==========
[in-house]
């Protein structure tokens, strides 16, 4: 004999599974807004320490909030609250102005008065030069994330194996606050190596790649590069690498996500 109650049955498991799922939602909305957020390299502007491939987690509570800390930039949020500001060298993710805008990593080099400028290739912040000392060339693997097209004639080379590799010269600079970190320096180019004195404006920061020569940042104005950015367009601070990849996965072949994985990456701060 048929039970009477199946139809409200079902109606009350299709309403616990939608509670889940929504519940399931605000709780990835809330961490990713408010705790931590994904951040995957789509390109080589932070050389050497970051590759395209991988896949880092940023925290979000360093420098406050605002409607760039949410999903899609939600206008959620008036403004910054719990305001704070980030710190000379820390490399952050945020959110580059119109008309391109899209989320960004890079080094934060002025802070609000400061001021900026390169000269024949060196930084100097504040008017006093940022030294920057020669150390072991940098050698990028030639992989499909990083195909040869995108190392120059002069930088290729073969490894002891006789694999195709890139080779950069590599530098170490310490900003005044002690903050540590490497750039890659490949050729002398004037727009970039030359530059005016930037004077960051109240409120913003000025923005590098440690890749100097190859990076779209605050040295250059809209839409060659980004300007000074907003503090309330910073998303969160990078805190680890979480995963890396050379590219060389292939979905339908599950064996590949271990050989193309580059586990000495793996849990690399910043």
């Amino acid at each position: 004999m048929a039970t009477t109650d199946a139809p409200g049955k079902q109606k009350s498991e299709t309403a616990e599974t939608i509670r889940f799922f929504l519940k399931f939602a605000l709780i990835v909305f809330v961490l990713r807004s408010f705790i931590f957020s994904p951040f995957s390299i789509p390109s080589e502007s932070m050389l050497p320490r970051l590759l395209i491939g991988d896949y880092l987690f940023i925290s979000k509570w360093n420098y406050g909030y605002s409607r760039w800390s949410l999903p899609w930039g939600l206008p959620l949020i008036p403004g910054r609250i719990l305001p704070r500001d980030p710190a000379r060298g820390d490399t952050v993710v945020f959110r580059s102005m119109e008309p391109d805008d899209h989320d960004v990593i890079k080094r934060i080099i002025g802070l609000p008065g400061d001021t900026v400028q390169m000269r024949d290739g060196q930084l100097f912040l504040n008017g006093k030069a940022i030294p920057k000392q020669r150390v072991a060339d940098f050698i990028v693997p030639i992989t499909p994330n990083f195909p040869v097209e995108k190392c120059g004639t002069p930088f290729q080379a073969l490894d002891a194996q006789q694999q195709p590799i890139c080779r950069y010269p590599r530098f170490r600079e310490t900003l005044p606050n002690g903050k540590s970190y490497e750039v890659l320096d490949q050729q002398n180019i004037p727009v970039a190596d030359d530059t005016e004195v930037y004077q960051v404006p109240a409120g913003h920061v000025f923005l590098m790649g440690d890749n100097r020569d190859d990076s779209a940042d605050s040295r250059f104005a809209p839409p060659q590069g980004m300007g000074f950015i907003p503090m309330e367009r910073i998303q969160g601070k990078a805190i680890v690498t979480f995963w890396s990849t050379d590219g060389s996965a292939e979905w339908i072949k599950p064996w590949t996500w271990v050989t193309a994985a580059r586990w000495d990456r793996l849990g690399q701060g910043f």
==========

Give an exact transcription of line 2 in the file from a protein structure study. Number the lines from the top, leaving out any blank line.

């Protein structure tokens, strides 16, 4: 004999599974807004320490909030609250102005008065030069994330194996606050190596790649590069690498996500 109650049955498991799922939602909305957020390299502007491939987690509570800390930039949020500001060298993710805008990593080099400028290739912040000392060339693997097209004639080379590799010269600079970190320096180019004195404006920061020569940042104005950015367009601070990849996965072949994985990456701060 048929039970009477199946139809409200079902109606009350299709309403616990939608509670889940929504519940399931605000709780990835809330961490990713408010705790931590994904951040995957789509390109080589932070050389050497970051590759395209991988896949880092940023925290979000360093420098406050605002409607760039949410999903899609939600206008959620008036403004910054719990305001704070980030710190000379820390490399952050945020959110580059119109008309391109899209989320960004890079080094934060002025802070609000400061001021900026390169000269024949060196930084100097504040008017006093940022030294920057020669150390072991940098050698990028030639992989499909990083195909040869995108190392120059002069930088290729073969490894002891006789694999195709890139080779950069590599530098170490310490900003005044002690903050540590490497750039890659490949050729002398004037727009970039030359530059005016930037004077960051109240409120913003000025923005590098440690890749100097190859990076779209605050040295250059809209839409060659980004300007000074907003503090309330910073998303969160990078805190680890979480995963890396050379590219060389292939979905339908599950064996590949271990050989193309580059586990000495793996849990690399910043």